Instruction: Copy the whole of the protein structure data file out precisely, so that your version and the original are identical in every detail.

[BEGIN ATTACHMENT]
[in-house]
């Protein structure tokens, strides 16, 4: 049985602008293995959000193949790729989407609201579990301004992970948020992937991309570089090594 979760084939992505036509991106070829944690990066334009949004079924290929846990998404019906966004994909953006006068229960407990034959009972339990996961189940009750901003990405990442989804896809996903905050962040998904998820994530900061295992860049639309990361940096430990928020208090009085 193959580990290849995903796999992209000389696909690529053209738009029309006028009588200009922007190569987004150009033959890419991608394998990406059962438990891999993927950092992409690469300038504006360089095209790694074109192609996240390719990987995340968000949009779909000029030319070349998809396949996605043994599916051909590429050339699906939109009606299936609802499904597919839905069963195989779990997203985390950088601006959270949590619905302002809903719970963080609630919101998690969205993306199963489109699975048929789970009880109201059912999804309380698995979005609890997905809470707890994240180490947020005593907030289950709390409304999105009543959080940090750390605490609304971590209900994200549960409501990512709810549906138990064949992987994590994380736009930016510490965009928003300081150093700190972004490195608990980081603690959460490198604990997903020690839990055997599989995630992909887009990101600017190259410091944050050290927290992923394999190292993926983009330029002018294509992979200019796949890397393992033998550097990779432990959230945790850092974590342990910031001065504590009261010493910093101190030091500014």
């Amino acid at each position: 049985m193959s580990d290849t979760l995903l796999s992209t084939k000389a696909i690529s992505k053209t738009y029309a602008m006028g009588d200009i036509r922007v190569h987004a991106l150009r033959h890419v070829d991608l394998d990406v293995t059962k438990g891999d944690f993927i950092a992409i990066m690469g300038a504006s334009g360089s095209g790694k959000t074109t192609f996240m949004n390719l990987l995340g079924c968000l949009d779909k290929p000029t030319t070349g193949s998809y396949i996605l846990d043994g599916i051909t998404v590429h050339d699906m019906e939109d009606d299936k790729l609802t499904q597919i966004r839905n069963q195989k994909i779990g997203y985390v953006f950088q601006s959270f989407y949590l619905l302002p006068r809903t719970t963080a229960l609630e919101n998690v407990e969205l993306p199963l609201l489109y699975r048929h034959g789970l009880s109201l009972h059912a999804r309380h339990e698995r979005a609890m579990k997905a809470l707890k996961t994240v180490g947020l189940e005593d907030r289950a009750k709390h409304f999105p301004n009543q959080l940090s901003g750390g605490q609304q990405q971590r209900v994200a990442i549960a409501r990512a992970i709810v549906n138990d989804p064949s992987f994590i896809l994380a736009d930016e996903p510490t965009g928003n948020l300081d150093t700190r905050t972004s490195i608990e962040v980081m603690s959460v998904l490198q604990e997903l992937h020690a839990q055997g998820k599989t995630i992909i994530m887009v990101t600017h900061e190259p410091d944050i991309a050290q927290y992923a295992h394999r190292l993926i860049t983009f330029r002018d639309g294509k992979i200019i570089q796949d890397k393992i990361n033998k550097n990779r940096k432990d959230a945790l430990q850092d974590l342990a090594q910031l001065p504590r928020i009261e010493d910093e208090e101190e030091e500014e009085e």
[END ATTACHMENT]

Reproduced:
[in-house]
């Protein structure tokens, strides 16, 4: 049985602008293995959000193949790729989407609201579990301004992970948020992937991309570089090594 979760084939992505036509991106070829944690990066334009949004079924290929846990998404019906966004994909953006006068229960407990034959009972339990996961189940009750901003990405990442989804896809996903905050962040998904998820994530900061295992860049639309990361940096430990928020208090009085 193959580990290849995903796999992209000389696909690529053209738009029309006028009588200009922007190569987004150009033959890419991608394998990406059962438990891999993927950092992409690469300038504006360089095209790694074109192609996240390719990987995340968000949009779909000029030319070349998809396949996605043994599916051909590429050339699906939109009606299936609802499904597919839905069963195989779990997203985390950088601006959270949590619905302002809903719970963080609630919101998690969205993306199963489109699975048929789970009880109201059912999804309380698995979005609890997905809470707890994240180490947020005593907030289950709390409304999105009543959080940090750390605490609304971590209900994200549960409501990512709810549906138990064949992987994590994380736009930016510490965009928003300081150093700190972004490195608990980081603690959460490198604990997903020690839990055997599989995630992909887009990101600017190259410091944050050290927290992923394999190292993926983009330029002018294509992979200019796949890397393992033998550097990779432990959230945790850092974590342990910031001065504590009261010493910093101190030091500014």
């Amino acid at each position: 049985m193959s580990d290849t979760l995903l796999s992209t084939k000389a696909i690529s992505k053209t738009y029309a602008m006028g009588d200009i036509r922007v190569h987004a991106l150009r033959h890419v070829d991608l394998d990406v293995t059962k438990g891999d944690f993927i950092a992409i990066m690469g300038a504006s334009g360089s095209g790694k959000t074109t192609f996240m949004n390719l990987l995340g079924c968000l949009d779909k290929p000029t030319t070349g193949s998809y396949i996605l846990d043994g599916i051909t998404v590429h050339d699906m019906e939109d009606d299936k790729l609802t499904q597919i966004r839905n069963q195989k994909i779990g997203y985390v953006f950088q601006s959270f989407y949590l619905l302002p006068r809903t719970t963080a229960l609630e919101n998690v407990e969205l993306p199963l609201l489109y699975r048929h034959g789970l009880s109201l009972h059912a999804r309380h339990e698995r979005a609890m579990k997905a809470l707890k996961t994240v180490g947020l189940e005593d907030r289950a009750k709390h409304f999105p301004n009543q959080l940090s901003g750390g605490q609304q990405q971590r209900v994200a990442i549960a409501r990512a992970i709810v549906n138990d989804p064949s992987f994590i896809l994380a736009d930016e996903p510490t965009g928003n948020l300081d150093t700190r905050t972004s490195i608990e962040v980081m603690s959460v998904l490198q604990e997903l992937h020690a839990q055997g998820k599989t995630i992909i994530m887009v990101t600017h900061e190259p410091d944050i991309a050290q927290y992923a295992h394999r190292l993926i860049t983009f330029r002018d639309g294509k992979i200019i570089q796949d890397k393992i990361n033998k550097n990779r940096k432990d959230a945790l430990q850092d974590l342990a090594q910031l001065p504590r928020i009261e010493d910093e208090e101190e030091e500014e009085e």